Nevertheless, the decision to persecute the practice was highly controversial in the Party, and reportedly did not enjoy much support by other members of the Politburo Standing Committee. Other senior Party leaders, including Qiao Shi, the former head of the security department, were opposed to the campaign.
The lawsuit, filed by the New Zealand lawyer Kerry Gore on behalf of the plaintiffs, seeks to prosecute Jiang according to China’s own laws. Over a dozen charges, most from Chinese criminal law codes, are cited: torture to coerce confessions, murder, abuse of inmates, retaliation and framing of others, organ harvesting, rape and sexual violence, theft and destruction of property, enslavement, slander and humiliation, torture, genocide, and more.
“It’s fairly straightforward, because Chinese criminal law is quite extensive,” Gore said in a telephone interview. “It’s fairly straightforward to see what sort of criminal provisions have been violated by the Chinese Communist Party in the course of its persecution of Falun Gong practitioners.”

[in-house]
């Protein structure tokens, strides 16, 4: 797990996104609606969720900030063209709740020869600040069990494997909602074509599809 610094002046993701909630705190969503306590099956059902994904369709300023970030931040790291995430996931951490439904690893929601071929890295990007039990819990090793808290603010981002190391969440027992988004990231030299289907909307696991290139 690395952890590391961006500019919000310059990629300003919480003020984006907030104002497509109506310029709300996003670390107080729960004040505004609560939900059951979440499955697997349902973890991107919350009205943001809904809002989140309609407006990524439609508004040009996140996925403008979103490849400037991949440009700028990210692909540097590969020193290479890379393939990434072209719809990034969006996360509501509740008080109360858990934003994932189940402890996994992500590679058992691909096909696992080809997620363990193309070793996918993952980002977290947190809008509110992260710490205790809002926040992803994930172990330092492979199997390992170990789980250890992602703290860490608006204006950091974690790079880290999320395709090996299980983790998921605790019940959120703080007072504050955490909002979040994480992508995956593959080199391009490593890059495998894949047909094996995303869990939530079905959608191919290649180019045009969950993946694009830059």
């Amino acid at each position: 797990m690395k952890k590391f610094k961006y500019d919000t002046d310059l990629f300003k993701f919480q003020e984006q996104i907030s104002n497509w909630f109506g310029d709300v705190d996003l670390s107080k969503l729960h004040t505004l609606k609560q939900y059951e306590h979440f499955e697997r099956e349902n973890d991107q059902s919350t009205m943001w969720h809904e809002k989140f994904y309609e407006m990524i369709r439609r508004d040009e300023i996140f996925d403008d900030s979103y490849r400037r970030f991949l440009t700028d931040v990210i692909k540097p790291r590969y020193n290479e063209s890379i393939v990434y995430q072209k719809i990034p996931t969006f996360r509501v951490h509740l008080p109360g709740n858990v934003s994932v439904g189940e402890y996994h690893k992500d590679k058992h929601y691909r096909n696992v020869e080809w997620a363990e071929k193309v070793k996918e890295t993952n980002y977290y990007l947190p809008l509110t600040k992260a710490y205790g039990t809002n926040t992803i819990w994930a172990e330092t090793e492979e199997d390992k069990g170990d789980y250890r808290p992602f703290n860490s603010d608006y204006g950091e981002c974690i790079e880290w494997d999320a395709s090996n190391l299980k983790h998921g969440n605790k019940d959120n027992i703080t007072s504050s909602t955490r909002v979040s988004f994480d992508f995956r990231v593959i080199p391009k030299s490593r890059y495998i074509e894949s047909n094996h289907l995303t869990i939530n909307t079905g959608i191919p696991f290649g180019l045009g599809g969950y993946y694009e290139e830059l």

“I don’t think [the Chinese regime] can afford to ignore it,” Gore said, referring to the recent change to the case registration system in China, which decreed that all legal complaints must be accepted. “Then they must take the next step, which is to investigate the complaints,” Gore said. He added, “Not every Chinese official in China is sympathetic to Jiang Zemin.”
So far there is no indication that the Communist Party leadership is ready to move against Jiang Zemin on the basis of his persecution of Falun Gong—such a scenario would inevitably involve calling into question the legitimacy of the campaign as a whole, and perhaps the legitimacy of the Party itself.
“Jiang has stepped down for many years, but the Chinese regime has continued the persecution of Falun Gong,” said Wilson Xu, a 54-year-old professor of mechanical engineering in Indiana. “Therefore, one of our objectives in suing Jiang Zemin is to stop the persecution.”
As a more modest goal, Xu hopes that one effect of the flood of complaints—Minghui.org, the primary website for firsthand information about Falun Gong in China, has registered over 60,000 criminal complaints filed against Jiang—will be to deter local officials from carrying out the persecution any further.
William Wang said that Jiang has no doubt heard of the legal documents against him. “Jiang Zemin officially started the persecution on July 20. On this day, our lawsuit against him lets him know the principle that bad people will be punished and good rewarded.”